Column: B.C.’s Community Benefits Agreement hindering public projects

Notes from the Legislature by Shuswap MLA Greg Kyllo

Earlier this month, the federal government made a major funding announcement of highway improvements in British Columbia.

Here in the Shuswap, we’re grateful for the coming four-lane upgrades to the Trans-Canada Highway between Ford Road and Tappen Valley Road, as well as replacement of the highway bridge in Tappen, but the lack of participation from the BC NDP government concerns me.

Typically, these infrastructure upgrades are done in partnership between both levels of government, so the NDP’s absence at the announcement was disheartening. It was made clear for all to see that the relationship between John Horgan and Ottawa has deteriorated to an unprecedented level. Projects such as these have to be coordinated with the provincial government, but after the way Horgan and the NDP have constantly provoked the federal government, especially over the pipeline expansion, it seems Ottawa just can’t trust Horgan to work collaboratively.

On top of those tensions, Horgan’s new labour scheme, the so-called Community Benefits Agreement (CBA), may have been the final nail in the coffin for this project’s provincial funding.

An analysis by the Canadian Federation of Independent Business shows that CBAs could add as much as $4.8 billion more to the cost of public projects. Despite their name, Community Benefits Agreements serve only to benefit a small group of Horgan’s hand-picked unions while putting pressure on private sector construction companies and contractors. It is little more than a payback with taxpayer dollars to the building trades unions who have donated millions to the NDP since 2005. Rather than getting the best deal for taxpayers, John Horgan is spending your money to pay back his friends.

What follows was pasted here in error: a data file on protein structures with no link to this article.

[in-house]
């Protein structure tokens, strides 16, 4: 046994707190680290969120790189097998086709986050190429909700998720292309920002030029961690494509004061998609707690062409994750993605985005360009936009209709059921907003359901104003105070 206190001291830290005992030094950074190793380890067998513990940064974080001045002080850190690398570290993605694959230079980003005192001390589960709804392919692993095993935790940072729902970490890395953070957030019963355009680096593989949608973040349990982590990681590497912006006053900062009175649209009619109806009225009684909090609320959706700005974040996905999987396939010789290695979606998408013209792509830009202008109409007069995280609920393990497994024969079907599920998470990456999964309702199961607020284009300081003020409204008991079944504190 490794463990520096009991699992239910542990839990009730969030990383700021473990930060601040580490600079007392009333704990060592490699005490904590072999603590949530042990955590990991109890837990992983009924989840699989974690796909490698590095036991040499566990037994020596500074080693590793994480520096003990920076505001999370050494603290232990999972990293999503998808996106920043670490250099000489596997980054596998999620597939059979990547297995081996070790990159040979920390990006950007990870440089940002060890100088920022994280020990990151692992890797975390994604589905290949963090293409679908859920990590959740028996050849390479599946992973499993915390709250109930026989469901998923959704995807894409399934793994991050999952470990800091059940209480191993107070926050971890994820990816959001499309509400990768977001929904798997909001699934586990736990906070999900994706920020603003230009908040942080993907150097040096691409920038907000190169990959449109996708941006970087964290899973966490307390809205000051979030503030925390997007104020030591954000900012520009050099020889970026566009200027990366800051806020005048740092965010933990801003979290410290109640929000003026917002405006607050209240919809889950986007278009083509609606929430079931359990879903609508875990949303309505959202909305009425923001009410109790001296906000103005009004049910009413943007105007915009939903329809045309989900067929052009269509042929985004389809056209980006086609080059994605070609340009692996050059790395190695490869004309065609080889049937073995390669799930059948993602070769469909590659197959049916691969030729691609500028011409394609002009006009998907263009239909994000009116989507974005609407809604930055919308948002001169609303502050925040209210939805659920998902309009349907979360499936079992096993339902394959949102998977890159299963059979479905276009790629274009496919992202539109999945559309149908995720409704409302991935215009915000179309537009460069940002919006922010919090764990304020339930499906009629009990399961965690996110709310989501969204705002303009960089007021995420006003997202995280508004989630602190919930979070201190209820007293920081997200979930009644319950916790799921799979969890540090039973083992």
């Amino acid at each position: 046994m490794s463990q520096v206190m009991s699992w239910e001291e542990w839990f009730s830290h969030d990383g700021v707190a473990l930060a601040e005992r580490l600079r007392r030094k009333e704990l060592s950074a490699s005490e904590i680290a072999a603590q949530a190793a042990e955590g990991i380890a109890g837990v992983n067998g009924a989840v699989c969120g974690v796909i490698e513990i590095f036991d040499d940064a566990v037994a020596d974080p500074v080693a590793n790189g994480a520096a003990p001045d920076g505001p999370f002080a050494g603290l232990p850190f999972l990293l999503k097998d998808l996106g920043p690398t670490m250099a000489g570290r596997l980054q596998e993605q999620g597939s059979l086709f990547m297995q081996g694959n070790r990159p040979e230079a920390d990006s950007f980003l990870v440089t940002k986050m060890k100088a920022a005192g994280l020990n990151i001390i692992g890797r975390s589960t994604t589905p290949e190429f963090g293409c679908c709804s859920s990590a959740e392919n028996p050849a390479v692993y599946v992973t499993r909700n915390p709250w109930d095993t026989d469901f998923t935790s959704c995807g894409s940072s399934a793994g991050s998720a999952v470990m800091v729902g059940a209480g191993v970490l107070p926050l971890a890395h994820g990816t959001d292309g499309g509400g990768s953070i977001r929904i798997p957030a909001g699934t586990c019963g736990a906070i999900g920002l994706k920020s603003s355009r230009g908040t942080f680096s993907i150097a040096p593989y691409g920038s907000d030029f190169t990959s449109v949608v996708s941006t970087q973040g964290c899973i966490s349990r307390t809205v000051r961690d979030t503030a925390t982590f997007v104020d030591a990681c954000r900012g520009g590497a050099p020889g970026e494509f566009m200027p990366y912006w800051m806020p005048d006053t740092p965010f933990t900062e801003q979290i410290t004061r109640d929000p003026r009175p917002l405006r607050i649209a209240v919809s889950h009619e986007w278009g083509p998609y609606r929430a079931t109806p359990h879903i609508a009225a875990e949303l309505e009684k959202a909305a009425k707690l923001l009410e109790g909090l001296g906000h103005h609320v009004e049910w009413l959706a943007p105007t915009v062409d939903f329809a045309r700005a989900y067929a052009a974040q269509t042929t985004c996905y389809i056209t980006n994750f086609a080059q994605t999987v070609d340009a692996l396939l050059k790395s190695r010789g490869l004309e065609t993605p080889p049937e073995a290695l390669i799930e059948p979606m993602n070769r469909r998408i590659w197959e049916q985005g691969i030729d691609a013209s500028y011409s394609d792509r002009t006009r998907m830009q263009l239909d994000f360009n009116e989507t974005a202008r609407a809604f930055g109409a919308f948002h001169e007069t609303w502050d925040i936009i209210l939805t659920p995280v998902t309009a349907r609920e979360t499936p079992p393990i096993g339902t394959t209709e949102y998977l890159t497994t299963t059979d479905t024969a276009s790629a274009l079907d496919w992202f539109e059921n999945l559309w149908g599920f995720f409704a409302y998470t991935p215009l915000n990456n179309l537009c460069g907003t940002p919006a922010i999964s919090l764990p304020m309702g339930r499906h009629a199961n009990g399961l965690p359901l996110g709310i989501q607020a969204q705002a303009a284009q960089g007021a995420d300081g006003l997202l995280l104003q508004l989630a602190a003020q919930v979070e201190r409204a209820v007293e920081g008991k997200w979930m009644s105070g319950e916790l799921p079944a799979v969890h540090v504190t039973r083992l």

Read more: $82 million in federal funding committed to Highway 1 upgrades in Tappen

Read more: Province proposes improvements for Balmoral Road/Highway 1 intersection

Read more: High gas prices: Most suppliers won’t release profit margin details for B.C. inquiry

The Highway 1 expansion at Illecillewaet, a project that does have provincial funding, is the first to use a CBA with costs already increased by $22.3 million, an overrun that could have funded 223 units of affordable housing. At the end of the day, the federal government is only contributing $15.5 million towards the Illecillewaet project, no matter how much costs balloon under the NDP. With Ottawa refusing to buy Horgan’s spin on his union pay-off, British Columbians are on the hook for the rest of what is currently an $85.2 million project.

Despite affordability concerns across the province, the NDP have introduced 19 new or increased taxes since taking power and are now making us all foot the bill for their union payback. It is no wonder why the federal government is acting alone and funding B.C. projects without mention of CBAs. Nobody believes Community Benefits Agreements actually benefit communities.


@SalmonArm
newsroom@saobserver.net

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